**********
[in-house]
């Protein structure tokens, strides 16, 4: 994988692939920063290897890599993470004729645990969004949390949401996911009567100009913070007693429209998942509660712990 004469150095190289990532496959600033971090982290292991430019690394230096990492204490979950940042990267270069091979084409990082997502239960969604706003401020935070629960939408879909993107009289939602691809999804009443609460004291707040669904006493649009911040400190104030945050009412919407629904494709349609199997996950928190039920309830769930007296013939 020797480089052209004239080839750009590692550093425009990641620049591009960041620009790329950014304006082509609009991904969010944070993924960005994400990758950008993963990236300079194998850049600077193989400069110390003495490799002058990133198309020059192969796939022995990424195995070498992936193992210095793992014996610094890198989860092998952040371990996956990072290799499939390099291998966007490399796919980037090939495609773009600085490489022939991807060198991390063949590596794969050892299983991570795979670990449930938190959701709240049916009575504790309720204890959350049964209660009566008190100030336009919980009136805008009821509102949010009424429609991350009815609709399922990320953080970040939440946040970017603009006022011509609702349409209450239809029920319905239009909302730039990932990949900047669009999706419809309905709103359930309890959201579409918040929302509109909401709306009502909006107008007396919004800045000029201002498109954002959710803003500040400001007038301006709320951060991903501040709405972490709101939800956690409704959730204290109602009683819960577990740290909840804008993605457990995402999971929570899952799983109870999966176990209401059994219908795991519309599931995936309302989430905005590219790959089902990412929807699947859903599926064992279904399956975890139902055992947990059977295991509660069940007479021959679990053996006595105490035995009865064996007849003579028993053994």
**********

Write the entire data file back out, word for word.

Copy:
[in-house]
């Protein structure tokens, strides 16, 4: 994988692939920063290897890599993470004729645990969004949390949401996911009567100009913070007693429209998942509660712990 004469150095190289990532496959600033971090982290292991430019690394230096990492204490979950940042990267270069091979084409990082997502239960969604706003401020935070629960939408879909993107009289939602691809999804009443609460004291707040669904006493649009911040400190104030945050009412919407629904494709349609199997996950928190039920309830769930007296013939 020797480089052209004239080839750009590692550093425009990641620049591009960041620009790329950014304006082509609009991904969010944070993924960005994400990758950008993963990236300079194998850049600077193989400069110390003495490799002058990133198309020059192969796939022995990424195995070498992936193992210095793992014996610094890198989860092998952040371990996956990072290799499939390099291998966007490399796919980037090939495609773009600085490489022939991807060198991390063949590596794969050892299983991570795979670990449930938190959701709240049916009575504790309720204890959350049964209660009566008190100030336009919980009136805008009821509102949010009424429609991350009815609709399922990320953080970040939440946040970017603009006022011509609702349409209450239809029920319905239009909302730039990932990949900047669009999706419809309905709103359930309890959201579409918040929302509109909401709306009502909006107008007396919004800045000029201002498109954002959710803003500040400001007038301006709320951060991903501040709405972490709101939800956690409704959730204290109602009683819960577990740290909840804008993605457990995402999971929570899952799983109870999966176990209401059994219908795991519309599931995936309302989430905005590219790959089902990412929807699947859903599926064992279904399956975890139902055992947990059977295991509660069940007479021959679990053996006595105490035995009865064996007849003579028993053994």